Getting the trash taken away - The Lyorn's Den
Wed Apr. 1st, 2009
11:01 pm - Getting the trash taken away
oder, "Ach, wie war es doch vordem / mit Sperrmüllabfuhr so bequem!"
In the name of waste reduction, recycling and environmental protection, the city is encouraging everyone to dump their trash in the nearest wood or river.
Used to be, twice a year you brought all your bulky trash to the curb. Following day and night, everyone from antique hunters to poor students, from second-hand-dealers to pensioners and Turks who were skilled with glue and paint and wiring trekked along the heaps and dug out everything that might still be useful. The sad remains were then collected in the morning by the city and put in a landfill.
It was, however, decided that this made the city look untidy and was too expensive, and putting stuff in a landfill was not a good idea. Also, strictly speaking, it's illegal to steal someone else's trash, and there might have been lawsuits.
So, today, you phone the city (during working hours, of course, because everyone is allowed to make private phone calls from work or has a stay-at-home wife to do it for them) and make an appointment to have your trash taken away. Then you fill out a form listing what exactly is your trash. Then they tell you what you cannot put in said trash and have to drive to the trash-sorting company in person. Then you haggle over the best place to put it. Then you have to disassemble the trash into its component parts. (Or not, if you haggle well enough.) And then they'll send a company that collects the stuff (and probably puts it in a landfill).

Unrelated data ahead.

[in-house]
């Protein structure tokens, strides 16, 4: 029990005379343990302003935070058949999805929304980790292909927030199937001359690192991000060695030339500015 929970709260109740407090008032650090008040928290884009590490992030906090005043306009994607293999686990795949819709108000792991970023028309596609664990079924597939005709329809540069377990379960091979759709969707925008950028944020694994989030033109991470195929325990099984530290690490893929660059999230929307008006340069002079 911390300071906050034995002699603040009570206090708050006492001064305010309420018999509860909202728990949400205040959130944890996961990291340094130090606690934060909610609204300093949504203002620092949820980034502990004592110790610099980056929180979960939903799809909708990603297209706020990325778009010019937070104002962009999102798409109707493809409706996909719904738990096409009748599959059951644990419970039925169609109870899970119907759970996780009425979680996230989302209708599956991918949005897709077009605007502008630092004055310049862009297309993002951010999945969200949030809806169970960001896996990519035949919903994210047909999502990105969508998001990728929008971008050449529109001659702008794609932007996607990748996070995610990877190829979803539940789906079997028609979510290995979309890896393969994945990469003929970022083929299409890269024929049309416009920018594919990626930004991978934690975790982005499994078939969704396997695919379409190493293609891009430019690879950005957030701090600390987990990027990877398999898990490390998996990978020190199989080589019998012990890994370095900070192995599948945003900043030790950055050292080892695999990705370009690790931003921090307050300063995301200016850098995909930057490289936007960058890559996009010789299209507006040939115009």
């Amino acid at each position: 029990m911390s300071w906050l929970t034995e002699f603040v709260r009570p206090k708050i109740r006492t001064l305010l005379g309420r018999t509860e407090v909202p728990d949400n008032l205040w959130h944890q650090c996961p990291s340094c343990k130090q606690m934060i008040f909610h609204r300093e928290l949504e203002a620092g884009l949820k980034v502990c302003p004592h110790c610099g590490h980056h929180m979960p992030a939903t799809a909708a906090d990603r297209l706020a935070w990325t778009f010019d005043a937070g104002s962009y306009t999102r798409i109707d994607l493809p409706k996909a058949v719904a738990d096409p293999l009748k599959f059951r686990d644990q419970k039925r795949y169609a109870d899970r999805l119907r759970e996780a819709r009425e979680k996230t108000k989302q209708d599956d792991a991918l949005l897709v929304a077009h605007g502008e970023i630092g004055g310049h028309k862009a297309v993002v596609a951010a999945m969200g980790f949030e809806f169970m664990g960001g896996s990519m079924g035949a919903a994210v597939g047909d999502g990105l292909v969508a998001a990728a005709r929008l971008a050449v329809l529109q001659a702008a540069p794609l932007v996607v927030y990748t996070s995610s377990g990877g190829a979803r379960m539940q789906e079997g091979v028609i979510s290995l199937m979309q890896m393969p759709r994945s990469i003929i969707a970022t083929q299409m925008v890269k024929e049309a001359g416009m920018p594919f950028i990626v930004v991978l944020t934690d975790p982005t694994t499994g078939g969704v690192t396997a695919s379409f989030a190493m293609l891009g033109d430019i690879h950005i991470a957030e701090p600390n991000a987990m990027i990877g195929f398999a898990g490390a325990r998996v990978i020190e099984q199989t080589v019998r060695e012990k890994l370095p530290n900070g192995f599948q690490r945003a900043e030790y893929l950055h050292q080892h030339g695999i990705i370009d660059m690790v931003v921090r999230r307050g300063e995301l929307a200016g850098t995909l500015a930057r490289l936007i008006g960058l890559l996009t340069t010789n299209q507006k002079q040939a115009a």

Because no one knows ahead of time where the heaps of potentially-still-useful stuff will turn up, the freecycle rate has dramatically dropped. And because the company probably does not get more money for collecting the trash than the city used to spend, but other than the city needs to make a profit from it, if they feel you are creating too much work for them (by having trash out that's not on the list -- which can happen, because your neighbour might not want to go through the hassle for a single broken chair), they won't collect.
Half of the trash I put out yesterday is already gone freecycling. What's left is a mouldy cotton carpet, an ancient bubble jet printer, a 30 yo IKEA sleeping couch, two crumbling foam mattresses and a rickety three-and-a-half legged chair.
I'm very happy that someone found most of my old stuff useful. But I'm a little worried if the company will take the far-smaller-than-the-list heap tomorrow.
ETA, Apr 2: It's gone!